What is Levodopa? Can it help with stroke rehab?
Levodopa, or L-Dopa, is the precursor of the chemical dopamine. Dopamine is an important neurotransmitter in the brain, which has many functions, including some control of movement. In fact, the inadequate production of dopamine is thought to cause the movement difficulties in people with Parkinson’s disease. Therefore, administration of L-Dopa is a fairly common and effective treatment for improving the movement of Parkinson’s patients.
Below I’ve listed several studies that have investigated the use of L-dopa to enhance stroke recovery. It seems promising! And L-dopa is available in many forms, some of which are fairly easy to obtain. (Such as herbal sources like Mucuna Pruriens, also known as the velvet bean.) But there are possible side effects of L-Dopa, so don’t order a year’s supply of velvet bean just yet! Ask your doctor about this potential treatment!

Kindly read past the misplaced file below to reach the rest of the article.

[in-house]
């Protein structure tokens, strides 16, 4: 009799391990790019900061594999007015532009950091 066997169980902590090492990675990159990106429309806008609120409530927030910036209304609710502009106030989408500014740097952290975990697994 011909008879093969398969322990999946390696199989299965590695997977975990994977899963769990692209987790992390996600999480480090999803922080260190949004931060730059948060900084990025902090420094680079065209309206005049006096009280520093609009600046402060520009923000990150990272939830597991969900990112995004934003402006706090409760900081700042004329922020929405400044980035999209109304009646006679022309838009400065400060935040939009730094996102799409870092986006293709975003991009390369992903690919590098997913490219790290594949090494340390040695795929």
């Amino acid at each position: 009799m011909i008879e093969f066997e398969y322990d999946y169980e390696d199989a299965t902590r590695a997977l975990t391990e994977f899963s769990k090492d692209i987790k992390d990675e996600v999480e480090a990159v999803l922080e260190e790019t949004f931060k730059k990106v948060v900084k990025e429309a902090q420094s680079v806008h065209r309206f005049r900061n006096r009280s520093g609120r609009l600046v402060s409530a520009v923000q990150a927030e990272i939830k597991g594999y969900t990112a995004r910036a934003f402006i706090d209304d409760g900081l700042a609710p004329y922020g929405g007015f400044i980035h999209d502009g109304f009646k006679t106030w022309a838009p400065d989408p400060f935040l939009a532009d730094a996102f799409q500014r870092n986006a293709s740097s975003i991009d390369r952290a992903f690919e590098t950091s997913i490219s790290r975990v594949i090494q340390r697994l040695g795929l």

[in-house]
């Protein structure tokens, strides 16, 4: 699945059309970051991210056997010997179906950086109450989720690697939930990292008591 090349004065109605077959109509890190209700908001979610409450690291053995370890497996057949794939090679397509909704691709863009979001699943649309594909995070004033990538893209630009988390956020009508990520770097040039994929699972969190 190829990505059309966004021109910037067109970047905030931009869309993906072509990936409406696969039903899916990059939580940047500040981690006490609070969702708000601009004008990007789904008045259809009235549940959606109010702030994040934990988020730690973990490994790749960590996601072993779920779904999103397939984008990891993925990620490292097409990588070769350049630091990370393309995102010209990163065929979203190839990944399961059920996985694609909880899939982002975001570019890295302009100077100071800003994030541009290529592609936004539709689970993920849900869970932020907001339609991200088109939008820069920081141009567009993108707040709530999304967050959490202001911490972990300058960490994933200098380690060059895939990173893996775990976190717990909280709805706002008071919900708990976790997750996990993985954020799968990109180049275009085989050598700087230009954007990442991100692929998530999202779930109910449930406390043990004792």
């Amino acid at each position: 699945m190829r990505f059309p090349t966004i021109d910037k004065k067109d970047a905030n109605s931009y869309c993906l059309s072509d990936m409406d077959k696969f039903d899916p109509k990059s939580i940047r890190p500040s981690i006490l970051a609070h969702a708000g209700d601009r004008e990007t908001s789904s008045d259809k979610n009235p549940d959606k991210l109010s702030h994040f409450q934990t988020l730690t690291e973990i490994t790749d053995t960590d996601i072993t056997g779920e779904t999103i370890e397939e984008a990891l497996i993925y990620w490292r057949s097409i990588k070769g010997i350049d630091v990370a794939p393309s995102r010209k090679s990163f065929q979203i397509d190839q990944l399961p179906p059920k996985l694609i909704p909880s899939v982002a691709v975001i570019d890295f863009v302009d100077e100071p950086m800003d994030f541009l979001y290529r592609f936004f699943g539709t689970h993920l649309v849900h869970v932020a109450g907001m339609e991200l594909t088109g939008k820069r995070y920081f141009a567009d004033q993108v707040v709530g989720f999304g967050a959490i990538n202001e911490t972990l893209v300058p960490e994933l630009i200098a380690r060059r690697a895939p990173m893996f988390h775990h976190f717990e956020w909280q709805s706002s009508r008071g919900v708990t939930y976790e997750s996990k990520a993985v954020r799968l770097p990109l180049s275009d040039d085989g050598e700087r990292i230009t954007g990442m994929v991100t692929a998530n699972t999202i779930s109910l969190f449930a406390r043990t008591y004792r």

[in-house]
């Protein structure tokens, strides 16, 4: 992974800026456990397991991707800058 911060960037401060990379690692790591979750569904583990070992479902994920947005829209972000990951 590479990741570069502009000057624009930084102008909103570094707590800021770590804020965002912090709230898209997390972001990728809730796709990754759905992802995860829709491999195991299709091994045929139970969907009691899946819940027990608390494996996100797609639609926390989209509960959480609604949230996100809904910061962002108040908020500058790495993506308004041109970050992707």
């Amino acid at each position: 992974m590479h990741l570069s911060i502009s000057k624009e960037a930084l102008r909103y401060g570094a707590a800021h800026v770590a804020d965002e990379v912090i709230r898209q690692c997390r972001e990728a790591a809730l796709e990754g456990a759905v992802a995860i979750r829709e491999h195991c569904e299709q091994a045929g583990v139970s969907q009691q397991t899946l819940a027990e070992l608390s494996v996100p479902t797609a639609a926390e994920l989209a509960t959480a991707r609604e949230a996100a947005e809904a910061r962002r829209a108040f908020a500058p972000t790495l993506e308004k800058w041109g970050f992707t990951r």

Does It Work?
In 2001, Lancet published a study that compared 3 weeks of treatment with Levodopa to a placebo group. They found that “levodopa is well tolerated and, when given in combination with physiotherapy, enhances motor recovery in patients with hemiplegia. In view of its minimal side-effects, levodopa will be a possible add- on during stroke rehabilitation.”
In 2008, The Archives of Physical Medicine and Rehabilitation published a small German study that analyzed the effects of 3 doses of L-dopa prior to one session of physical therapy vs physical therapy alone. Their results showed a significant improvement in what they called “procedural motor learning” of the involved hand (improved reaction time and performance of new movements and tasks with the hand).
The Journal of Neurological Science published a study in 2009 which compared 20 patients receiving L-dopa and speech therapy to 19 patients receiving a placebo and speech therapy. The group receiving L-dopa “experienced greater language improvement in verbal fluency and repetition, compared to the placebo group.”
Here’s an interesting blog about written by somebody with personal experience with the use of L-dopa for stroke recovery: